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Prevalence, natural history and clinical outcome of prenatally detected cerebral ventriculomegaly in twin pregnancies from the north of england
  1. F Sethna1,
  2. P W G Tennant2,
  3. J Rankin2,
  4. S C Robson1
  1. 1Fetal Medicine Unit, Royal Victoria Infirmary, Newcastle upon Tyne, UK
  2. 2Institute of Health and Society, Newcastle University, Newcastle upon Tyne, UK


Background Few studies have reported on ventriculomegaly (VM) in twins or in relation to chorionicity.

Methods All twin pregnancies with suspected VM (n=67) occurring in Northern England during September 1994–December 2008 formed this population-based study. Data were obtained by cross-referencing with the Northern Congenital Abnormality Survey, the regional fetal medicine unit database, and the Northern Survey for Twins and Multiple Pregnancies.

Results VM was confirmed in 63 twin fetuses (26 monochorionic (MC); 37 dichorionic, DC). Prevalence rates during 1998–2008 were 56/10 000 twin births (95%CI 52 to 73), 122/10 000 MC births (95%CI 82 to 181) and 46/10,000 DC births (95%CI 32 to 64). Concordance for VM in MC and DC twins was 23.1% and 10.8% respectively.

MC twins: Eight cases occurred in pregnancies complicated by twin-twin-transfusion syndrome. Ten had prenatally detected associated anomalies (80% were nervous system anomalies); 4/10 were selectively terminated (sTOP). 2/26 had growth-restriction and 1/26 co-twin demise. Five were apparently isolated prenatally but three had anomalies diagnosed after delivery.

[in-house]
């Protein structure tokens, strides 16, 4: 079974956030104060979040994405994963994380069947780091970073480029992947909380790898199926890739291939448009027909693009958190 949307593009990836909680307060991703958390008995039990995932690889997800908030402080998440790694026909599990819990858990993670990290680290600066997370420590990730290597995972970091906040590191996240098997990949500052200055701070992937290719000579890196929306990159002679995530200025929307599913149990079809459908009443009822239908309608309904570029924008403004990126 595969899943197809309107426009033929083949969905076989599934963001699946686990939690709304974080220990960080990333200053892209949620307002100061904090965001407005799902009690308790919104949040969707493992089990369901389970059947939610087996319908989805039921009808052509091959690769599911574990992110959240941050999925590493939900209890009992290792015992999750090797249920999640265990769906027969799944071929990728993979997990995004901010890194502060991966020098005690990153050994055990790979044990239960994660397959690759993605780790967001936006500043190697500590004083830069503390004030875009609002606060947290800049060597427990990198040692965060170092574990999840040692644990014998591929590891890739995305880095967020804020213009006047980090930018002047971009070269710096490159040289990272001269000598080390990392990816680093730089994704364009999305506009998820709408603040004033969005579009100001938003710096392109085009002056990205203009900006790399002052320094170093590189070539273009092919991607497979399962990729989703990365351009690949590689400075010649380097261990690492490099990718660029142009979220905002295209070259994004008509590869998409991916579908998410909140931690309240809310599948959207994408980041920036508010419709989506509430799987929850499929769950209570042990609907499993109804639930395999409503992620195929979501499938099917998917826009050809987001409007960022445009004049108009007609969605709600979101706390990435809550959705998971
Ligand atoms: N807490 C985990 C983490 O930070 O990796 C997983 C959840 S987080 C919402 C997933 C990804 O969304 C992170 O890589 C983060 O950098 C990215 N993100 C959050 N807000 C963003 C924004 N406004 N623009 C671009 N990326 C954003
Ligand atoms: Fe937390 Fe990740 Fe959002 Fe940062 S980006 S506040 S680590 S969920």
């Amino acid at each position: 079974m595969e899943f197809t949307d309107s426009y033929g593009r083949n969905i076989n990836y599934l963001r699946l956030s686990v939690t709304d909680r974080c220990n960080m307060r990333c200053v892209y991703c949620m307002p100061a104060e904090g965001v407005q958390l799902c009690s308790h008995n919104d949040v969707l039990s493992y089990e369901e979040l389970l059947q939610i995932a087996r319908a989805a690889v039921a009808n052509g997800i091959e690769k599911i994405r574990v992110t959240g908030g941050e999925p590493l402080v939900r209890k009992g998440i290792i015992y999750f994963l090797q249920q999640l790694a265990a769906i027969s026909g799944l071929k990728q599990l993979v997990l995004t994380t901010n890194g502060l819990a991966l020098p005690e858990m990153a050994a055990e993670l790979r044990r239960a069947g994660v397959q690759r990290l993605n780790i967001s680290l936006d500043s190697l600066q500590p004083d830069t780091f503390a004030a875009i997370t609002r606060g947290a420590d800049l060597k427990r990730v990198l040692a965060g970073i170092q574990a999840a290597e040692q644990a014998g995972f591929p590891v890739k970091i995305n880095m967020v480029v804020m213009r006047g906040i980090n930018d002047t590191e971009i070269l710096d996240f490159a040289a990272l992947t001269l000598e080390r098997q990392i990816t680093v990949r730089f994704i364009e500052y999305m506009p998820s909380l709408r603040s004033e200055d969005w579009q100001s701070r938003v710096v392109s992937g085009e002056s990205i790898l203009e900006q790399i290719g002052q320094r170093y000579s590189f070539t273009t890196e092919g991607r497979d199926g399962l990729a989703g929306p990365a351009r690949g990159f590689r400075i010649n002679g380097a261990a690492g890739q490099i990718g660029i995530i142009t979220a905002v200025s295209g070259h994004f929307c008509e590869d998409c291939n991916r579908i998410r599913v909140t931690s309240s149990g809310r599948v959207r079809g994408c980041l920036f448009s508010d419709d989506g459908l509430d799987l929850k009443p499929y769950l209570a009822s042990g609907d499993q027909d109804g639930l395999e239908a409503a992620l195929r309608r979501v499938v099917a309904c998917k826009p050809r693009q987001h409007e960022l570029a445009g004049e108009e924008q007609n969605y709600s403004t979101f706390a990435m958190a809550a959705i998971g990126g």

DC twins: 16 cases had additional anomalies; eleven requested sTOP (nine in the third trimester; 2/9 laboured before the procedure could be performed). 3/37 followed co-twin demise, incorporating two livebirths with resolved VM. Seventeen cases were apparently isolated; VM persisted in all. The median gestation and atrial size at presentation were 25 weeks (IQR: 22–21) and 14.0 mm (IQR:11.0–21.5) respectively. 2/17 were sTOP (cephalocentesis required in one) and 15/17 were liveborn. Additional structural anomalies were identified following post-mortem or postnatal examination in five cases.

Conclusion Valuable outcome data relating to VM in twins is provided which will help with pre-natal counselling.

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